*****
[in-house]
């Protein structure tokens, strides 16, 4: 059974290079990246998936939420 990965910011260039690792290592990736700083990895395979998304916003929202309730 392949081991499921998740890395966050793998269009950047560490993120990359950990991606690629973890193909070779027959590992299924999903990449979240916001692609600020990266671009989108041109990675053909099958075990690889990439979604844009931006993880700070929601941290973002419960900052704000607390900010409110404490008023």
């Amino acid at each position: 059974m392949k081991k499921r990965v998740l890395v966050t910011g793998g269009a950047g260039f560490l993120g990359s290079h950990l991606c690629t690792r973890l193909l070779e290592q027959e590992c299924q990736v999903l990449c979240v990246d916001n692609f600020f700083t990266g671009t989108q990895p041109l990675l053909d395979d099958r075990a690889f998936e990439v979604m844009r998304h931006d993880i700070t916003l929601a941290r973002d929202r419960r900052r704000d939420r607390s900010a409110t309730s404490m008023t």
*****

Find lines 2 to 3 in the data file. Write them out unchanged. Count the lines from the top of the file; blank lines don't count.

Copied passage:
């Protein structure tokens, strides 16, 4: 059974290079990246998936939420 990965910011260039690792290592990736700083990895395979998304916003929202309730 392949081991499921998740890395966050793998269009950047560490993120990359950990991606690629973890193909070779027959590992299924999903990449979240916001692609600020990266671009989108041109990675053909099958075990690889990439979604844009931006993880700070929601941290973002419960900052704000607390900010409110404490008023």
């Amino acid at each position: 059974m392949k081991k499921r990965v998740l890395v966050t910011g793998g269009a950047g260039f560490l993120g990359s290079h950990l991606c690629t690792r973890l193909l070779e290592q027959e590992c299924q990736v999903l990449c979240v990246d916001n692609f600020f700083t990266g671009t989108q990895p041109l990675l053909d395979d099958r075990a690889f998936e990439v979604m844009r998304h931006d993880i700070t916003l929601a941290r973002d929202r419960r900052r704000d939420r607390s900010a409110t309730s404490m008023t």